Seated Liberty Silver Coins
Most buyers of precious metal bullion coins are familiar with the various Lady Liberty images that appeared on pre-1933 U.S. gold bullion coins such as the Saint Gaudens Gold Double Eagles or the Liberty Gold Eagles. The Seated Liberty portrait that appeared on historic US silver coins (90% silver, 10% copper) is much less widely recognized these days. The 6 Seated Liberty silver coins are the Seated Liberty Half Dime (minted from 1837 – 1873), Seated Liberty Dime (1837 – 1891), Seated Liberty Quarter (1838 – 1891), Seated Liberty Half Dollar (1839 – 1891), Seated Liberty Dollar (1840 – 1873) and the Twenty Cent piece (1875 – 1878).
The obverse design that appears on all of the Seated Liberty silver coins was designed by US Mint engraver Christian Gobrecht and drawn by Thomas Sully. It depicts Lady Liberty in a flowing dress seated upon a rock. She holds a Liberty pole surmounted by a Phrygian cap in her left hand while her right hand rests on top of a striped shield that has the word “Liberty” inscribed on a diagonal banner. The date of mintage appears underneath this Seated Liberty design on the obverse side of the coins.
The reverse side of the Seated Liberty Half Dimes and the Seated Liberty Dimes shows a wreath design. The four other Seated Liberty silver coins however show an eagle on their reverse side. The eagle is depicted holding arrows and an olive branch in its talons. On the Quarter, Half Dollar and Dollar coins, the eagle has a striped shield in front of its chest.
Most of the Seated Liberty silver coins have a few things in common. One of them is that some of these coins had their weight reduced in 1853. The Seated Liberty Half Dimes for example had their weight reduced from 1.34 grams (until 1853) to 1.24 grams (since 1853). The reduction in weight was done because of rising silver prices at that time. It is quite easy to distinguish the coins with the reduced weight from those with the original weight though (even if they were both minted in 1853). The coins with the reduced weight have a pointed arrow on each side of the year of mintage underneath the Seated Liberty design whereas there are no such arrows on the coins with the original weight.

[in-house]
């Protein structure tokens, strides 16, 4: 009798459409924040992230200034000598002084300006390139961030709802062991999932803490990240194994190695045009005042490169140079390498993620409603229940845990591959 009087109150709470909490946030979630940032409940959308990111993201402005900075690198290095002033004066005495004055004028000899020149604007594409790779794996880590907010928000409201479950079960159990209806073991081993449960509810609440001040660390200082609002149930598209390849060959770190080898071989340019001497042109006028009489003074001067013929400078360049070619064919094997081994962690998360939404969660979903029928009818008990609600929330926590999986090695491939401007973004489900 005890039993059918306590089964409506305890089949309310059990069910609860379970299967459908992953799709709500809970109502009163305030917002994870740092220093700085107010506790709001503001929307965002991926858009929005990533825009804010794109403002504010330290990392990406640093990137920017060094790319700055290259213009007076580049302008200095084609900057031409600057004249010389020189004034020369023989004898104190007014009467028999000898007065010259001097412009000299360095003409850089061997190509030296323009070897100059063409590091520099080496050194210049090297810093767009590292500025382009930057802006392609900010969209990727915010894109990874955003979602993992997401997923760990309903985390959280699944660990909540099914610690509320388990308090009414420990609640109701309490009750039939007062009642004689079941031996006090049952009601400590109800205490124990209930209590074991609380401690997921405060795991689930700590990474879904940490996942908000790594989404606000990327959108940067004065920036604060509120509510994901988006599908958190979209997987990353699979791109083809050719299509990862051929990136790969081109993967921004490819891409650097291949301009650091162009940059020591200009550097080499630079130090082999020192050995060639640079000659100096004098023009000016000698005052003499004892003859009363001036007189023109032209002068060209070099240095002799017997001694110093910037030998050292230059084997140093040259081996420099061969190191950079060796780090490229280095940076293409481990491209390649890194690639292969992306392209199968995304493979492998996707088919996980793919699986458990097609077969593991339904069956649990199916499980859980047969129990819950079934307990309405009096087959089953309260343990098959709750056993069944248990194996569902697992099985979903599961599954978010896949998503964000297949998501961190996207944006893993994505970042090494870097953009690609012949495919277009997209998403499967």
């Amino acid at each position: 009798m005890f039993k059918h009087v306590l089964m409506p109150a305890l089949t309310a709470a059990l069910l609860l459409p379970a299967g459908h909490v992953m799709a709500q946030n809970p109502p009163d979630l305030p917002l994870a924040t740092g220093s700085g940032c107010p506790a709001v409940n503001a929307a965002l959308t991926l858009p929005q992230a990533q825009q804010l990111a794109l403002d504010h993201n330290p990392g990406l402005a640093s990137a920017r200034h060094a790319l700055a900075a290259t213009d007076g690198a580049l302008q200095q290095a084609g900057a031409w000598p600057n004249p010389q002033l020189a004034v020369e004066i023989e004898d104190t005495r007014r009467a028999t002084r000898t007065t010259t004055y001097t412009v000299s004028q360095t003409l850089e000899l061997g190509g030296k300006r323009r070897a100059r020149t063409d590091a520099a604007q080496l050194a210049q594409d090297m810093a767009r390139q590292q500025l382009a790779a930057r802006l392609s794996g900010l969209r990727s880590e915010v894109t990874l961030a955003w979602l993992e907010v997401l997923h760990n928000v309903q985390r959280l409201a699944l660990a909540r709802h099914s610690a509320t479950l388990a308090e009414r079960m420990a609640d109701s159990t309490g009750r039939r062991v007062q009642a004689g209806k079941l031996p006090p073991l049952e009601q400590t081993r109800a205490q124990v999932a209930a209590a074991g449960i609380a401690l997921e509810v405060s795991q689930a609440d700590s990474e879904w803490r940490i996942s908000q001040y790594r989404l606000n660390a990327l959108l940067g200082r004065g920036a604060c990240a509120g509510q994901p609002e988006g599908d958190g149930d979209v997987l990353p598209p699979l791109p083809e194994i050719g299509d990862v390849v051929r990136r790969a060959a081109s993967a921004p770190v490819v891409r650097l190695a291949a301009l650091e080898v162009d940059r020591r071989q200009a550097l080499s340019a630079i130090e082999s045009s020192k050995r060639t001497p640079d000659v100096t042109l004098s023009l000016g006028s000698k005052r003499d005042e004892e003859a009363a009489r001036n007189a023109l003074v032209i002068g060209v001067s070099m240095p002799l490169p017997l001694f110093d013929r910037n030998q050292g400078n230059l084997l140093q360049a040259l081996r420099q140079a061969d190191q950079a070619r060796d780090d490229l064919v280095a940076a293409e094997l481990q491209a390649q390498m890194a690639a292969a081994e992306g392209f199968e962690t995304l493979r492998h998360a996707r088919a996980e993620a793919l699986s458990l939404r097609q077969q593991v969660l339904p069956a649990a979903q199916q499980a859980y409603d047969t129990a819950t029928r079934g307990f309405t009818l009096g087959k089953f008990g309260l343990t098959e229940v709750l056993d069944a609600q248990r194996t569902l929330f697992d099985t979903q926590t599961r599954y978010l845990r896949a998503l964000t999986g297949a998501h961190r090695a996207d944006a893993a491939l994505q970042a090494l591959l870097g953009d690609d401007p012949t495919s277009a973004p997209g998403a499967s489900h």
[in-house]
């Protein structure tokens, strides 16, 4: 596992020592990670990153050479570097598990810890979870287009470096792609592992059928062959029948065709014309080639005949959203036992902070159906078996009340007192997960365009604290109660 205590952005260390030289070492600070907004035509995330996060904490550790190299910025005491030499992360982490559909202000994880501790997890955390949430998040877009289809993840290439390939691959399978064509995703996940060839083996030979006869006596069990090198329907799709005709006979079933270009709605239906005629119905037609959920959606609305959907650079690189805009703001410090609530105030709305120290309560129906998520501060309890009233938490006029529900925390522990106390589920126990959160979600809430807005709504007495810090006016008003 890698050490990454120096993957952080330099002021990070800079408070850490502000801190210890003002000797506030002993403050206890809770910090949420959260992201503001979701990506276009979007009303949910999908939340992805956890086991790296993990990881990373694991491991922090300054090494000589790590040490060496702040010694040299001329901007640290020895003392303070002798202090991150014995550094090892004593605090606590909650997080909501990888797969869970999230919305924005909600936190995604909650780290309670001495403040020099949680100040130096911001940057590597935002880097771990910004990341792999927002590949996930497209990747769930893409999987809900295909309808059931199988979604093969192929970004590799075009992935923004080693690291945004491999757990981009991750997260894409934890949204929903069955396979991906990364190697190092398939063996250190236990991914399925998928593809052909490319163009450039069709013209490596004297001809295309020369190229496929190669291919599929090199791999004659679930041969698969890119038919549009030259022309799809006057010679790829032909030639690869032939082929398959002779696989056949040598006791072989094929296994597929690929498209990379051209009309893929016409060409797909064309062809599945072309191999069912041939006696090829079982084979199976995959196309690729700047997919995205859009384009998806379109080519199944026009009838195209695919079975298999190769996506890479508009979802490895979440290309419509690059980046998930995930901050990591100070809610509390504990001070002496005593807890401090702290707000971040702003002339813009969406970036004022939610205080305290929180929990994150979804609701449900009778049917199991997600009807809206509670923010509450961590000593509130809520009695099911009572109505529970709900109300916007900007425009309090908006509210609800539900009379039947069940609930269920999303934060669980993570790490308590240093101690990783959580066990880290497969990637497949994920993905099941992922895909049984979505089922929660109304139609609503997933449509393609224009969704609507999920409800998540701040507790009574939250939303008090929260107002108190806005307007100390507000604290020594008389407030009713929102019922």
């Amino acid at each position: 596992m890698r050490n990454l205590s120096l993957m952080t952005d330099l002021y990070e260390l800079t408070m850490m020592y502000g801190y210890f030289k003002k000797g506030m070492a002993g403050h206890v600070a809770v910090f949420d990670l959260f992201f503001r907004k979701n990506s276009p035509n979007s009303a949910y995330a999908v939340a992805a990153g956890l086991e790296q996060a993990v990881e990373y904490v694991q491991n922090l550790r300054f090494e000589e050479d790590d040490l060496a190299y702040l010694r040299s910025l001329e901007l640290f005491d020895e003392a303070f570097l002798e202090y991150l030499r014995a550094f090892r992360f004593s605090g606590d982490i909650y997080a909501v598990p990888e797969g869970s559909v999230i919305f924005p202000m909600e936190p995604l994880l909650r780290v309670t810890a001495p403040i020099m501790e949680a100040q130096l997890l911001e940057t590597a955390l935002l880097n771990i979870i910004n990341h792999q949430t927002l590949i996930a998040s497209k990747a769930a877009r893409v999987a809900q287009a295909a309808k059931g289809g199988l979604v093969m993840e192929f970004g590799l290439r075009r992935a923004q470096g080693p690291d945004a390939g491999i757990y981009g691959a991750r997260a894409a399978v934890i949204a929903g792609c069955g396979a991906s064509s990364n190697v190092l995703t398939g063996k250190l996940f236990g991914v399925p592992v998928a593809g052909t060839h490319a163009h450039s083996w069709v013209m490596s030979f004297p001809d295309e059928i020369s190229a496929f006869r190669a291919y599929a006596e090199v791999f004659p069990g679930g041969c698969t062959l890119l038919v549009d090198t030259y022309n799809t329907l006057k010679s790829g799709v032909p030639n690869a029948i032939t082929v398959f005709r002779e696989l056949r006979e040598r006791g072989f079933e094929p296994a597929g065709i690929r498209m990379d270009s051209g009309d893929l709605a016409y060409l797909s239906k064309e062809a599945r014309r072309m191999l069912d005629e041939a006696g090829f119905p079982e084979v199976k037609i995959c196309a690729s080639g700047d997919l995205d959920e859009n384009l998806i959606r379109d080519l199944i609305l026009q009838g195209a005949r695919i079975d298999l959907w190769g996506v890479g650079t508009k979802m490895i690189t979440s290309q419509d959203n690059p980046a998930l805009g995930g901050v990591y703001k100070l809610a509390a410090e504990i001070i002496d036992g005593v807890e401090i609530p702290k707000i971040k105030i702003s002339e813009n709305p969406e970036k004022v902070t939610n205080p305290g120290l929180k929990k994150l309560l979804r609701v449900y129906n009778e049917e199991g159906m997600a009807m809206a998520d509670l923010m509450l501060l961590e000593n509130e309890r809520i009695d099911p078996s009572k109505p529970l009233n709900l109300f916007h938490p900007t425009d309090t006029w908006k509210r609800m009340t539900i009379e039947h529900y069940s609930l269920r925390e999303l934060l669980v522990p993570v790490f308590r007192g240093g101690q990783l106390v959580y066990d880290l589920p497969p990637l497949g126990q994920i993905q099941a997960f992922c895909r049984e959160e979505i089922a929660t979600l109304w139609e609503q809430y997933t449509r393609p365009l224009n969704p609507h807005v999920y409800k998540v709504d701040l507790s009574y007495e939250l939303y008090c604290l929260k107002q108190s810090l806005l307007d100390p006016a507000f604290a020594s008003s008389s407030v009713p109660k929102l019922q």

Besides the different weights, there are also several different design varieties for most of the Seated Liberty silver coins. These variations in design don’t concern the Seated Liberty figure itself but what surrounds it (either stars, the words “United States of America” or nothing). There are also two different variations in the design of the wreath on the reverse side of the Seated Liberty Dimes and Half-Dimes.
The six different Seated Liberty silver coins were minted by four different branches of the US Mint, its main branch in Philadelphia as well as its branch mints in New Orleans, San Francisco and Carson City. If you happen to find a 1864-S Seated Liberty Quarter in your attic, you can consider yourself very lucky as these low-mintage coins have fetched high prices in previous auctions.
You would be even luckier if you found a (genuine) Seated Liberty Half Dime that was minted in 1870 and bears the S mint mark for the San Francisco branch of the US Mint. Only one such coin is known to exist. (Officially, the San Francisco Mint didn’t mint any Seated Liberty Half Dimes in 1870 but the authenticity of the coin has been somehow verified.) In 2009, the sole known 1870-S Seated Liberty Half Dime was sold at an auction for 1.4 million USD. A second such coin is believed (or rumored) to exist and if you happen to find it, it could presumably fetch even more at an auction these days. Perhaps it might be even better though to auction off your numismatic treasures when life has returned to normal post-Covid.